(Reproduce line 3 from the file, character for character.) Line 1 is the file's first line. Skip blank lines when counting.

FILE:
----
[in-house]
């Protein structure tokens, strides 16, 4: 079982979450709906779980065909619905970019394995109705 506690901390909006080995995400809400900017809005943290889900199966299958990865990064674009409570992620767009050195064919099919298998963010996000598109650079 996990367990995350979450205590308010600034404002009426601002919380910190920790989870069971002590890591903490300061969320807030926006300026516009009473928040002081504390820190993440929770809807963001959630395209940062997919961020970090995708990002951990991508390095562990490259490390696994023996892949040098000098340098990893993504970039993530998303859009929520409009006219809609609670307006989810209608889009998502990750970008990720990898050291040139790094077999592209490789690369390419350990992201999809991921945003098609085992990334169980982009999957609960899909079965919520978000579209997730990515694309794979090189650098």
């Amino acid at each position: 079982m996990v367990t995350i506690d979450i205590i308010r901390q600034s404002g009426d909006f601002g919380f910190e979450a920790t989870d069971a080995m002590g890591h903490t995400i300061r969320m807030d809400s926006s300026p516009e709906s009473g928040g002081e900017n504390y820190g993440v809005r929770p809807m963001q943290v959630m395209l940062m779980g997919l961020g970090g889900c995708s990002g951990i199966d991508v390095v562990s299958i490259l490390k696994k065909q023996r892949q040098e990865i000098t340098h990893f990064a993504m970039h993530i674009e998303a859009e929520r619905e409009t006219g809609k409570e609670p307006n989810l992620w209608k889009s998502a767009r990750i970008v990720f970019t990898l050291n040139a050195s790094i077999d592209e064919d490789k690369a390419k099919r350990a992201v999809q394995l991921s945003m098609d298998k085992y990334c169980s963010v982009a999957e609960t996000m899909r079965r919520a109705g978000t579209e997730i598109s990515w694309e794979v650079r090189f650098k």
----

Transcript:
């Amino acid at each position: 079982m996990v367990t995350i506690d979450i205590i308010r901390q600034s404002g009426d909006f601002g919380f910190e979450a920790t989870d069971a080995m002590g890591h903490t995400i300061r969320m807030d809400s926006s300026p516009e709906s009473g928040g002081e900017n504390y820190g993440v809005r929770p809807m963001q943290v959630m395209l940062m779980g997919l961020g970090g889900c995708s990002g951990i199966d991508v390095v562990s299958i490259l490390k696994k065909q023996r892949q040098e990865i000098t340098h990893f990064a993504m970039h993530i674009e998303a859009e929520r619905e409009t006219g809609k409570e609670p307006n989810l992620w209608k889009s998502a767009r990750i970008v990720f970019t990898l050291n040139a050195s790094i077999d592209e064919d490789k690369a390419k099919r350990a992201v999809q394995l991921s945003m098609d298998k085992y990334c169980s963010v982009a999957e609960t996000m899909r079965r919520a109705g978000t579209e997730i598109s990515w694309e794979v650079r090189f650098k």